The U.S. District Court for the District of New Jersey dismissed a whistleblower lawsuit last week against L’Oreal USA Inc., the personal care company, and the American subsidiary of L’Oréal, S.A. (“L’Oreal”), over the termination of an employee refusing to meet an alleged patent application quota.
Steven Trzaska, the plaintiff, was an in-house patent attorney for L’Oreal who oversaw the company’s patent application process for newly developed products. In 2014, the annual quota for the plaintiff’s team was 40 patent applications. The entire patent attorney team, including the plaintiff, was instructed that failure to meet the quota would result in a negative impact on career growth. Trzaska claimed that he was concerned about the poor quality of L’Oreal product disclosures if the patent applications were filed without proper diligence and in October 2014, voiced his concerns to company leadership. Trzaska was eventually fired in December 2014.
In April 2015, Trzaska filed a lawsuit against L’Oreal in the U.S. District Court for New Jersey and alleged wrongful discharge and unlawful retaliation for refusing to file bad-faith, frivolous patent applications to meet the company’s annual patent quota. In the lawsuit, the plaintiff argued L’Oreal violated the New Jersey Conscientious Employee Protection Act (“CEPA”), which shields employees from retaliation by their employer when they refuse to take unethical decisions or perform immoral actions. L’Oreal, however, denied any wrongdoing, and instead, argued that Trzaska was discharged due to a poor track record, internal complaints of the lack of professionalism, and allegations of discrimination by a female subordinate.
The district court granted L’Oréal’s motions for summary judgment and dismissed the case in October 2015 on grounds that sufficient facts were not presented. Trzaska then appealed to the Third Circuit in early 2017.
The Third Circuit found that the trial court had misapplied the standard for a motion to dismiss and determined that Trzaska had properly stated a claim for relief. The Third Circuit remanded the case to the trial court for the parties to proceed with discovery. On remand, the trial court was instructed to apply the facts to CEPA to determine whether L’Oreal had engaged in retaliatory practices.
To state a prima facie case under CEPA, a plaintiff must establish that:
1. He or she reasonably believed that his or her employer’s conduct was violating either a law, rule, or regulation promulgated pursuant to law or a clear mandate of public policy;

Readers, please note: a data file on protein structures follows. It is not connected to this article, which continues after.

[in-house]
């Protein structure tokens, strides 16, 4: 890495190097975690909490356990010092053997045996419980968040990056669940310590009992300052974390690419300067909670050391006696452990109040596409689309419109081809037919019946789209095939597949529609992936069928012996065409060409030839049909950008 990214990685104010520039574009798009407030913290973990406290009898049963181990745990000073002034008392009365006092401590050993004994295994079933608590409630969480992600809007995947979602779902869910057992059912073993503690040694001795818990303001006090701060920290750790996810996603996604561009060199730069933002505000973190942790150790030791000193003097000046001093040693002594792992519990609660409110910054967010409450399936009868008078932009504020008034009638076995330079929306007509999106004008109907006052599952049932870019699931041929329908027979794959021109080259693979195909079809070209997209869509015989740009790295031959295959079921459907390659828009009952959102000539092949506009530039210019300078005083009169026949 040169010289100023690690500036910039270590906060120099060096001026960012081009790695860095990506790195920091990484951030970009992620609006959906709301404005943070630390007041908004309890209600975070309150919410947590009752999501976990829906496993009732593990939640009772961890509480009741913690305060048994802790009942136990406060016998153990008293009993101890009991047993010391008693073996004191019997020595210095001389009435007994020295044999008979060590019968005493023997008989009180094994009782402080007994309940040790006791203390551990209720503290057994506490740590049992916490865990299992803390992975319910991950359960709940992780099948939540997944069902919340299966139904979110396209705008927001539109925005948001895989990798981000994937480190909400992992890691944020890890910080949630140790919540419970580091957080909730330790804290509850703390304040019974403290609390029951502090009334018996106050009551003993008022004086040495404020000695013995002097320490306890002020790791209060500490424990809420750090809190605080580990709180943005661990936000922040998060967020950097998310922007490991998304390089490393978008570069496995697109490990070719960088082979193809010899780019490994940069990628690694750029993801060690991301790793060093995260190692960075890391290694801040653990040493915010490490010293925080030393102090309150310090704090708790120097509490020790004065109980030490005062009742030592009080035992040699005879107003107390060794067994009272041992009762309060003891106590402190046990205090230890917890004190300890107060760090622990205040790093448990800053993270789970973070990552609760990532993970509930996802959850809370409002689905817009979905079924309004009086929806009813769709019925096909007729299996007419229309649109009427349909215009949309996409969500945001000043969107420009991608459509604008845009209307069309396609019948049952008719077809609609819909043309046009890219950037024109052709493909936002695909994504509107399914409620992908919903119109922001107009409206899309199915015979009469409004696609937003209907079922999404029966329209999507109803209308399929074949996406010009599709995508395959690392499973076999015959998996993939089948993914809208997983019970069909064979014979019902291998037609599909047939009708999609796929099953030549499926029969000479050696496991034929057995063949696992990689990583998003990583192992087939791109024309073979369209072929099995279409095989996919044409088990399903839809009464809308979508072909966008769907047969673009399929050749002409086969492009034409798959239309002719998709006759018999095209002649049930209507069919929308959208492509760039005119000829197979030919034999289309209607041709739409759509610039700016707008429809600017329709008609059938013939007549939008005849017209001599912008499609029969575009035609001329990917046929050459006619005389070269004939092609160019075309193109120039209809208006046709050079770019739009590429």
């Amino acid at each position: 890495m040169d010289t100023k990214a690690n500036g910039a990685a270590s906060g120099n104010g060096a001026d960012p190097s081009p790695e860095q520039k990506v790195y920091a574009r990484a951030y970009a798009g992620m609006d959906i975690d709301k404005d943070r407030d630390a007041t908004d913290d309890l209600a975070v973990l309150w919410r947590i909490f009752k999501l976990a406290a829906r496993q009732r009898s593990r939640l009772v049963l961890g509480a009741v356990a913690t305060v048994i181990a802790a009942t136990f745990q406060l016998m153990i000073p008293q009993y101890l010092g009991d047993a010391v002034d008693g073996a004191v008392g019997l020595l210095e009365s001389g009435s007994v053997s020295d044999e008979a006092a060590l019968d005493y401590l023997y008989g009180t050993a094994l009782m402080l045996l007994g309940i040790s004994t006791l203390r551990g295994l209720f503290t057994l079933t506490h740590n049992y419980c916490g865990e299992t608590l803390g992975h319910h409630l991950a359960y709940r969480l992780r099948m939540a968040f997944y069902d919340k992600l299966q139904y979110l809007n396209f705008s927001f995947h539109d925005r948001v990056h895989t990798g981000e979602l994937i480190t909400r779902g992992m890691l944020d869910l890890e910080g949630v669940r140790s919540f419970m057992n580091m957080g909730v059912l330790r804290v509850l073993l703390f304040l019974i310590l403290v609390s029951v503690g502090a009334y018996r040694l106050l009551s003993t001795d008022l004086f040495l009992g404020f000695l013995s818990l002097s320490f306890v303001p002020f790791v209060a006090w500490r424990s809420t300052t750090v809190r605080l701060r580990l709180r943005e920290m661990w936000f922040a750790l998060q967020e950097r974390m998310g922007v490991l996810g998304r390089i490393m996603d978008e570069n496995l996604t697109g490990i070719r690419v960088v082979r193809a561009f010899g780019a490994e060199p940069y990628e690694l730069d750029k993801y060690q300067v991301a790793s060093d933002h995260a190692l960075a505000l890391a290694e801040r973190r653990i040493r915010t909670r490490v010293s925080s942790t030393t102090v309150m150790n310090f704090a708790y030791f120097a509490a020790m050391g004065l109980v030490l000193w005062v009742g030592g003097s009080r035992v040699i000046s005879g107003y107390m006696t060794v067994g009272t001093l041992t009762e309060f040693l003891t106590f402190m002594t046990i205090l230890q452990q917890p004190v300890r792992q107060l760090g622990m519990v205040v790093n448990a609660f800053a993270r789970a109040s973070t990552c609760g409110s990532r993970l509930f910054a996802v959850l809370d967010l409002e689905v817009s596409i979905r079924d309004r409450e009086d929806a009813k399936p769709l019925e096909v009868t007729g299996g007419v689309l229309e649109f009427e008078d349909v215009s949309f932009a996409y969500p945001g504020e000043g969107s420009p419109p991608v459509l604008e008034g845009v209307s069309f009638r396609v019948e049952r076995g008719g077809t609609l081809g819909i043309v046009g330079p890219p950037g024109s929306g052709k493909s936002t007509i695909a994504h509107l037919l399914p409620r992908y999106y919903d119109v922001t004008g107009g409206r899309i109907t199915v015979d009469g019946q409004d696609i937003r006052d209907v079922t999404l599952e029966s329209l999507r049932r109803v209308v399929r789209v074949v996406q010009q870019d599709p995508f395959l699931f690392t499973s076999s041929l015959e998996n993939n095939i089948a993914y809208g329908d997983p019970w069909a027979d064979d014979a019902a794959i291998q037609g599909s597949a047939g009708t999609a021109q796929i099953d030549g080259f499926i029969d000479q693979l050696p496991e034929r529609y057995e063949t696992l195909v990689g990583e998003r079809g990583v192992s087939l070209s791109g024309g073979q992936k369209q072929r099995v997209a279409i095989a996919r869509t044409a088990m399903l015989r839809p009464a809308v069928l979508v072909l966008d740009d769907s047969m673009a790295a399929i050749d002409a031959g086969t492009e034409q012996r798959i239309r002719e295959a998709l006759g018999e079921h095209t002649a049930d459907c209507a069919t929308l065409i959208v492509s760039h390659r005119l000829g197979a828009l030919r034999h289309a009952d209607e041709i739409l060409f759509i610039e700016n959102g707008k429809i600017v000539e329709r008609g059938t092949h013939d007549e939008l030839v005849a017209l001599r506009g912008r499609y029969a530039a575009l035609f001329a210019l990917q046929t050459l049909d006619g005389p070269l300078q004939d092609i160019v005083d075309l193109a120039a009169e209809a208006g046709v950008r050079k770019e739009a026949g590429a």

2. He or she performed a ‘whistle-blowing’ activity described in N.J.S.A. 34:19-3c;
3. An adverse employment action was taken against him or her; and
4. A causal connection exists between the whistle-blowing activity and the adverse employment action.
On remand, the district court determined that Trzaska did not allege an objectively reasonable belief of past or imminent wrongdoing. Trzaska offered no facts suggesting that L’Oréal requested or demanded that he relinquish his professional legal and moral obligations in evaluating or submitting patent applications. In fact, Trzaska had conceded that he never actually filed a misleading patent application with the U.S. Patent and Trademark Office (“USPTO”) and was never instructed by L’Oreal to file a baseless application in violation of ethical duty. The plaintiff’s amended complaint did not include a single defective or fraudulent patent application that was submitted to the USPTO during his employment with L’Oreal. Thus, the plaintiff failed to meet the first prong of the CEPA test.
The U.S. District Court did not find any evidence to establish that a CEPA violation had occurred because Trzaska did not file any frivolous patents himself or knew of other attorneys who did so as a result of the alleged application quota at L’Oreal. Because L’Oreal never actually set an official patent application quota, L’Oreal did not meet the CEPA standard of wrongdoing and thus, a CEPA whistleblower complaint was not established. Trzaska’s belief that L’Oreal was forcing its patent attorney team to violate ethical rules set by the USPTO was erroneous and as a result, the court ruled L’Oreal had not engaged in any wrongdoing and dismissed the lawsuit.
 Trzaska v. L’Oréal USA, Inc., 2015 U.S. Dist. LEXIS 147170 (D.N.J. Oct. 30, 2015).
 Trzaska v. L’Oréal USA, Inc., 865 F.3d 155 (3d Cir. 2017).